Unifying science by creating community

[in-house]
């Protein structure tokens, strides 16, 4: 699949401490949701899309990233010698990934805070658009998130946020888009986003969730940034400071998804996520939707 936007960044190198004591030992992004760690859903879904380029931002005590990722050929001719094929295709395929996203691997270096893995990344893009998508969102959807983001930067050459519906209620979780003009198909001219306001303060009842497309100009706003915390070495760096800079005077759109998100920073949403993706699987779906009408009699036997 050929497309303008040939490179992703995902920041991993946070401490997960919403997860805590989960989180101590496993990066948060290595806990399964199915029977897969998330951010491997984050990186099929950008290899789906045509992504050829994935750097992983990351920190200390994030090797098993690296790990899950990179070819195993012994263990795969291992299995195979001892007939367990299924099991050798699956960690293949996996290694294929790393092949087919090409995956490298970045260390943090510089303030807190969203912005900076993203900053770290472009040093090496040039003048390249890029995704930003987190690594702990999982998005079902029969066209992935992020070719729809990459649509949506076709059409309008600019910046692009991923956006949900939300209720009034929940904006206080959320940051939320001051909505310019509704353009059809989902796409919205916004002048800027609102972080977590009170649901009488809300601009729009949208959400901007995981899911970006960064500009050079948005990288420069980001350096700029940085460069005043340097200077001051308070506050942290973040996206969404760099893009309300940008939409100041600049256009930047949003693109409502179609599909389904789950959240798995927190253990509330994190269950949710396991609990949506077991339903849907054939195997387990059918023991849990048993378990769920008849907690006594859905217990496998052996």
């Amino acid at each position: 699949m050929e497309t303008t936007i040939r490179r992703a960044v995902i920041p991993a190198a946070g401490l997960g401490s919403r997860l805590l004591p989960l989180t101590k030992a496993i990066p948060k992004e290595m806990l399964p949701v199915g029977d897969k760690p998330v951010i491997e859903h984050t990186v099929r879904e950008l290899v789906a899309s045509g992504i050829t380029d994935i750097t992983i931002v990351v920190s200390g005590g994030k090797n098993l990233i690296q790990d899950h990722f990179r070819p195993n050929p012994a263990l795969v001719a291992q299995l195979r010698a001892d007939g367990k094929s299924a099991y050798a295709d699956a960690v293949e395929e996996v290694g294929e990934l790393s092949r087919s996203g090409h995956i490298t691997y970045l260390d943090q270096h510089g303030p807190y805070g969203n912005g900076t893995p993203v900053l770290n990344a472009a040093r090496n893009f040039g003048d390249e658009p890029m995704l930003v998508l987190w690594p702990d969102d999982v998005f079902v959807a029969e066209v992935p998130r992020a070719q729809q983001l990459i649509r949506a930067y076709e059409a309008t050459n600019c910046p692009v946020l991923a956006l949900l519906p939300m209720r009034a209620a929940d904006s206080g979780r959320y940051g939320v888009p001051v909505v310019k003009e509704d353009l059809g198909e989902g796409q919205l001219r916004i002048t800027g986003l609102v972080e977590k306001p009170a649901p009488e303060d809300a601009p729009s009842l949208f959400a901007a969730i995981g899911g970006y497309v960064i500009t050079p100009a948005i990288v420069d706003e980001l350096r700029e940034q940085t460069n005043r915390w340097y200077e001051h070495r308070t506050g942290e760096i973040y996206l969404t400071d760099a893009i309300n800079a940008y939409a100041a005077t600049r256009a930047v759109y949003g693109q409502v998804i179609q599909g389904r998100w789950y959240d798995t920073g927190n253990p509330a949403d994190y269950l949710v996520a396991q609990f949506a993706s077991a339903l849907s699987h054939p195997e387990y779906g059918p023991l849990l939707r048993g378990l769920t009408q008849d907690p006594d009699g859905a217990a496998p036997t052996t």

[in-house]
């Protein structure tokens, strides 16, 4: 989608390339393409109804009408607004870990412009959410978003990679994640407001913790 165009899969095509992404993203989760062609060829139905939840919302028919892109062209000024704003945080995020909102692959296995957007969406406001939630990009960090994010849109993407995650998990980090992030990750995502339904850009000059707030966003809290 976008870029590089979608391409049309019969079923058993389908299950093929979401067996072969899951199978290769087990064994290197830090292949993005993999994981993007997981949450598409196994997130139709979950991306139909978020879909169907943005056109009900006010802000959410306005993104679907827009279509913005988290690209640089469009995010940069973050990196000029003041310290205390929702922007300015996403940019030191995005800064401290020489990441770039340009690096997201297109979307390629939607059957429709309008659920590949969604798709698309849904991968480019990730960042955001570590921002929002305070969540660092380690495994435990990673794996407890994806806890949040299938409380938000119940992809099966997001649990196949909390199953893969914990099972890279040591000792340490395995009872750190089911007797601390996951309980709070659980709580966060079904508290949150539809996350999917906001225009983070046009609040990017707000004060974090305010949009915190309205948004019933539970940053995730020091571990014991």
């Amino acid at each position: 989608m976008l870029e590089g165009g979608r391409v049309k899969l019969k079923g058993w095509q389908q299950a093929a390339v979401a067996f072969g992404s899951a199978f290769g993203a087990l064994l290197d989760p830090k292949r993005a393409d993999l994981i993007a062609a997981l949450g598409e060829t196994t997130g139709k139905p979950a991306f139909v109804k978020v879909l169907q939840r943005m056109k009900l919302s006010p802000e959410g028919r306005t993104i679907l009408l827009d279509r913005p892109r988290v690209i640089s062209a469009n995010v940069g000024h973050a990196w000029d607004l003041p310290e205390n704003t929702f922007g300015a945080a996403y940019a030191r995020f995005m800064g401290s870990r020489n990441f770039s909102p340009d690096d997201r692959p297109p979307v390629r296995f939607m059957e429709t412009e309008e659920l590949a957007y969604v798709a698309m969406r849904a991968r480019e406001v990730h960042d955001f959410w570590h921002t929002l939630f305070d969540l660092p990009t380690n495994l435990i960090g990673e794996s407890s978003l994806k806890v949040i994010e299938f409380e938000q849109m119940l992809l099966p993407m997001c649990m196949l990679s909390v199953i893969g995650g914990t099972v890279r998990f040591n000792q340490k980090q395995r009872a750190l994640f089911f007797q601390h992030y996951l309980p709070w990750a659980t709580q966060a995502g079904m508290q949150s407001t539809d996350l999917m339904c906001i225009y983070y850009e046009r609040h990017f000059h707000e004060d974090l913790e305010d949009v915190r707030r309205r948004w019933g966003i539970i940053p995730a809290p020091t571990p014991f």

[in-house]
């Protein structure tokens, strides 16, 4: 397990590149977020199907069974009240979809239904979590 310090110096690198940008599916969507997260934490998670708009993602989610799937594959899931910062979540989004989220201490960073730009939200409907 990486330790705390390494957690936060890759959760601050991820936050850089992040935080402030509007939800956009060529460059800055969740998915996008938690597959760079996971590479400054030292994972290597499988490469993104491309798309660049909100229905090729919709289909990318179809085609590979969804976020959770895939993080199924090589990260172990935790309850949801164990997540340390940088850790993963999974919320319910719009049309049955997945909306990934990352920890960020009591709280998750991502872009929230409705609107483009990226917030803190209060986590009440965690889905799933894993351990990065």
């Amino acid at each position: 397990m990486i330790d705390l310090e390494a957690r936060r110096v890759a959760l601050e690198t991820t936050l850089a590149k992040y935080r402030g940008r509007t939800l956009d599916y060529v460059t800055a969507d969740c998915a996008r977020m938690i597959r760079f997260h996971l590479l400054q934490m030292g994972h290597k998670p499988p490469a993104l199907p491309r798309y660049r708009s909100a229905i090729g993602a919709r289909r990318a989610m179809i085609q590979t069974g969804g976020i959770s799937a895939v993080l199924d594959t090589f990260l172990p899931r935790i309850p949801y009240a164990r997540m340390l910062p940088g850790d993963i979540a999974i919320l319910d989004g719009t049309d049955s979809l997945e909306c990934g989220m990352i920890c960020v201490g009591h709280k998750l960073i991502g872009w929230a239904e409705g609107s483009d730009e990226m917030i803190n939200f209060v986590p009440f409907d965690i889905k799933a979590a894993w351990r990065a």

This chapter looks at Sherwood Washburn following suit by expelling colleagues in physical anthropology who retained remnants of late nineteenth century views of phylogeny and the racist messages they carried. The conception of unity of science was more widespread in Washburn's formative years than logical empiricist historiography suggests. His methodological assumption that morphological structures determine behavioral and cognitive abilities was in service of finding in physical abnormalities signs of psychological deficiencies that would advance the cause of eugenics. Unity within and among the sciences was in some ways the Holy Grail of postwar American thinking. The intensity of Washburn's animus against Hooton, and by extension Coon, arose at several points of contestation. One was Hooton's view that classifying hominids is the aim and point of physical anthropology. From the perspective of the logical empiricist view of science that became ascendant in America by about 1960, the syncretism of Washburn's effort to integrate anthropology does not look much like scientific unification.